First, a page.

Permethrin treated clothing to protect outdoor workers: evaluation of different methods for mosquito exposure against populations with differing resistance status

Stephanie L. Richards, Nwanne Agada, Jo Anne G. Balanay, Avian V. White

Research output: Contribution to journalArticlepeer-review

12 Scopus citations

Abstract

Minimizing arthropod exposure (e.g. mosquito and tick bites) is vital to protect health of outdoor workers. Personal protective measures can help protect against exposure. Here, the quantity of permethrin was evaluated for different fabric types after washing. Cone and petri dish exposure assays were used to investigate the knockdown/mortality of permethrin-susceptible and permethrin-resistant populations of mosquitoes. Permethrin-treated clothing was effective against the tested mosquito population that was susceptible to permethrin but not a permethrin-resistant population. Permethrin quantity was significantly highest in the 100% cotton fabric and for the 0 wash group. Permethrin quantity in fabrics decreased with washing. No significant differences (p > 0.05) were observed in knockdown/mortality rates for either exposure method. The protective effect of permethrin-treated clothing against mosquitoes is impacted by many factors, e.g. wash frequency, fabric type, and the susceptibility/resistance status of local mosquito populations.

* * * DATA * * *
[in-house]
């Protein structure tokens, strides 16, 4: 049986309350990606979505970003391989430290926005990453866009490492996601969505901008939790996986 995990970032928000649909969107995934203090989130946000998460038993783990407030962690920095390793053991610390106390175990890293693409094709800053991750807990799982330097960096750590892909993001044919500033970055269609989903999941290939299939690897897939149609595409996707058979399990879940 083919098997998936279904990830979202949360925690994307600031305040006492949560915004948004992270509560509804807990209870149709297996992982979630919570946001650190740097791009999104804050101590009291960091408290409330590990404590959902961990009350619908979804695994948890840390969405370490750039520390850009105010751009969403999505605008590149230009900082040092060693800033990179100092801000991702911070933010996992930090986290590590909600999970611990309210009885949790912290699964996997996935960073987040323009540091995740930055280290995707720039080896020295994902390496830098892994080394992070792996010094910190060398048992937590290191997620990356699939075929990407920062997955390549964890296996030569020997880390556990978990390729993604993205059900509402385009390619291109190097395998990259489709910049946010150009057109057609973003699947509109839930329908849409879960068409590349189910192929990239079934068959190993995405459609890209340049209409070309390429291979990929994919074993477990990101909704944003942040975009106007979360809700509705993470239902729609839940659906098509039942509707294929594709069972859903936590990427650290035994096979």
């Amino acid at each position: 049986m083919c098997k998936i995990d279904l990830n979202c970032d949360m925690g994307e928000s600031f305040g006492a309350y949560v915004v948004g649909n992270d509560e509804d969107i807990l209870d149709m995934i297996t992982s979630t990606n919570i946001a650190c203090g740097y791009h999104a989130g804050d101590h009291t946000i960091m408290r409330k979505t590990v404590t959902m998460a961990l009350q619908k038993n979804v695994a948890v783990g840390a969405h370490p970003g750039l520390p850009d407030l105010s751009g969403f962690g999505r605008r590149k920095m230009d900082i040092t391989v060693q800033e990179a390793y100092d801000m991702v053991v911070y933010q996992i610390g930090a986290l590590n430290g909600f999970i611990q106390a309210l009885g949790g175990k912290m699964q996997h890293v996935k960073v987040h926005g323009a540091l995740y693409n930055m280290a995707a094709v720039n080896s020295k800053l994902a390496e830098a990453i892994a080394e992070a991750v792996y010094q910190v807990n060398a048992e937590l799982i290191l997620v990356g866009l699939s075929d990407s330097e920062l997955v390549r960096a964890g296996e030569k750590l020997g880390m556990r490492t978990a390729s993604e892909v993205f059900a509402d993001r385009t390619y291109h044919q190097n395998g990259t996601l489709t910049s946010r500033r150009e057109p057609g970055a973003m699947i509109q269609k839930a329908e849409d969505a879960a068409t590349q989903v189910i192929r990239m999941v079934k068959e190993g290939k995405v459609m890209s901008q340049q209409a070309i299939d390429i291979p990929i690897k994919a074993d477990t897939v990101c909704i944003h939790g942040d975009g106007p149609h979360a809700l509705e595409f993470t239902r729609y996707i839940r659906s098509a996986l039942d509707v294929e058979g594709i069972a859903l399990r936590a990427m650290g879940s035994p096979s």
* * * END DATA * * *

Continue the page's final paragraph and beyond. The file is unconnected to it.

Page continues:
Original languageEnglish
Pages (from-to)13-21
Number of pages9
JournalPathogens and Global Health
Volume112
Issue number1
DOIs
StatePublished - Jan 2 2018
Externally publishedYes

Keywords

  • Bioassay
  • insecticide resistance
  • knockdown
  • occupational health
  • pyrethroid
  • worker protection

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